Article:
TORONTO — A pitcher Jose Bautista predicted would be “shaking in his boots” had the Blue Jays swinging out of theirs, and he helped put the surprising Indians in the World Series.

Rookie lefthander Ryan Merritt far exceeded even the most optimistic expectations set for him, pitching 4 1⁄3 innings as the Indians beat the Blue Jays, 3-0, Wednesday in front of 48,804 loud but ultimately disappointed fans at Rogers Centre.

“That’s why you don’t say dumb (stuff),” second baseman Jason Kipnis said of Bautista’s remarks in a champagne- and beer-soaked clubhouse.

The Indians, who defeated Toronto in five games, won their first American League pennant since 1997. They will play the Cubs or Dodgers in the World Series, which starts Tuesday in Cleveland, trying for their first title since 1948 and looking to give a formerly woebegone sports city its second crown of 2016.

The 24-year-old Merritt, who brought a career resume of four big-league appearances, including one other start, into the game, allowed two hits before Terry Francona called on a bullpen that has been lights-out all postseason.

“What he did,” Francona said, “was above and beyond his years.”

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Merritt, who last pitched Sept. 30, could not stop smiling, and the easygoing Texan had nothing negative to say about Bautista. “It’s almost like a fairy tale,” he said of the game. “It’s slowly hitting me.”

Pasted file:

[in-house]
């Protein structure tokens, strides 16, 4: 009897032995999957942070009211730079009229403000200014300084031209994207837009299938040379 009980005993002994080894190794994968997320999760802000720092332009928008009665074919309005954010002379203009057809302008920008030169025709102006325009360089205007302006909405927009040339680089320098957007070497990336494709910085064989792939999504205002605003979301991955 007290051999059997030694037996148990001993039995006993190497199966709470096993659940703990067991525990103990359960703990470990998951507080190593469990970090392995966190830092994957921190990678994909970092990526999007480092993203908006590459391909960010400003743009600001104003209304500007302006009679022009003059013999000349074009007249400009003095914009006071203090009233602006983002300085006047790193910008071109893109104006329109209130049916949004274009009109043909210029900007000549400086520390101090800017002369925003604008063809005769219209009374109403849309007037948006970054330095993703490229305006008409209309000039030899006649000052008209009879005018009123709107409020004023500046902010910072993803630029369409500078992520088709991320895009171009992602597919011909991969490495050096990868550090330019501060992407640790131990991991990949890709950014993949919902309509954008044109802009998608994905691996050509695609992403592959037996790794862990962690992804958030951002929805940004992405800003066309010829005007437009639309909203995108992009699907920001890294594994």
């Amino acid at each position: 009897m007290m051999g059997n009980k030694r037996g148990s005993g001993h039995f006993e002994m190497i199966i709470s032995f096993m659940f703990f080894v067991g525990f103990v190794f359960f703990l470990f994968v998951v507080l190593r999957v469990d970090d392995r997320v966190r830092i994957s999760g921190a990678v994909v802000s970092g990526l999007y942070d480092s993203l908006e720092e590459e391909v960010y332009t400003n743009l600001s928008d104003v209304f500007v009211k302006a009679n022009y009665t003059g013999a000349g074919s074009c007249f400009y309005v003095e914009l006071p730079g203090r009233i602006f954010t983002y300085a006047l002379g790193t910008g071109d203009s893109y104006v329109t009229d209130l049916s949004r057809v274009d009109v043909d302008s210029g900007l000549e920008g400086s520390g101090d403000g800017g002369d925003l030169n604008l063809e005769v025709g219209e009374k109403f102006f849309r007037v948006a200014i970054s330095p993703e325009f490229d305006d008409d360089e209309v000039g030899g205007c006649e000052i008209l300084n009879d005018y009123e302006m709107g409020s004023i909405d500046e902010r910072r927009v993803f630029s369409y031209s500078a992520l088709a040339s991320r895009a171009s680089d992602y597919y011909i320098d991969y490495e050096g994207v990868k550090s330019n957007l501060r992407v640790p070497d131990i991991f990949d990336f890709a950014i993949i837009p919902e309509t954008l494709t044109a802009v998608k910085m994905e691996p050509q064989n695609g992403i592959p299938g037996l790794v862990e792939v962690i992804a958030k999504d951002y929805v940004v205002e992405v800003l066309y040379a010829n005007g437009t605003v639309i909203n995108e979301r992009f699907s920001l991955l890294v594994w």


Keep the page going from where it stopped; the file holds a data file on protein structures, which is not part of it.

Bryan Shaw pitched an inning after Merritt and gave way to incomparable lefty Andrew Miller, who pitched an efficient 2 2⁄3 innings. The former Yankee was named the series MVP after striking out 14 and walking none in 7 2⁄3 innings in four appearances. Cody Allen earned his third save of the series after allowing a leadoff double to Bautista in the ninth.

Merritt carved up the slugging Blue Jays, setting down the first 10 hitters he faced. He said it was a “confidence booster” that helped him “get those first-inning jitters out of the way.” His fastball sat in the range of 86 mph, complemented by a looping, low to mid-70s curveball.

“It was the key to the game simply because I’m sure they didn’t know what kind of outing he was going to give them,” said manager John Gibbons, whose club lost to the Royals in six games in last year’s ALCS. “It wasn’t an easy assignment for anybody, let alone a guy trying to make it in the game.”

The Indians had six hits, including solo homers by Carlos Santana and Coco Crisp.

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Toronto’s Marco Estrada, the loser in Game 1, allowed three runs and five hits in six innings. Mike Napoli’s double in the first made it 1-0, Santana’s third-inning blast made it 2-0 and Crisp’s shot in the fourth made it 3-0. Cleveland’s offense never really erupted in the pitching-dominated series, but it didn’t matter because its staff posted a 1.43 ERA.

Now it’s an opportunity for a second championship in 2016, unthinkable for a city that went 52 years without a major sports title before the Cavaliers brought down the Warriors in June.

“They broke the curse for Cleveland,” Kipnis said. “That did a lot for the city, that did a lot for us. It lifted the gray cloud over us that Cleveland can’t win. And if we’re on the verge of winning two titles in the same year, you can’t ask for much more than that.”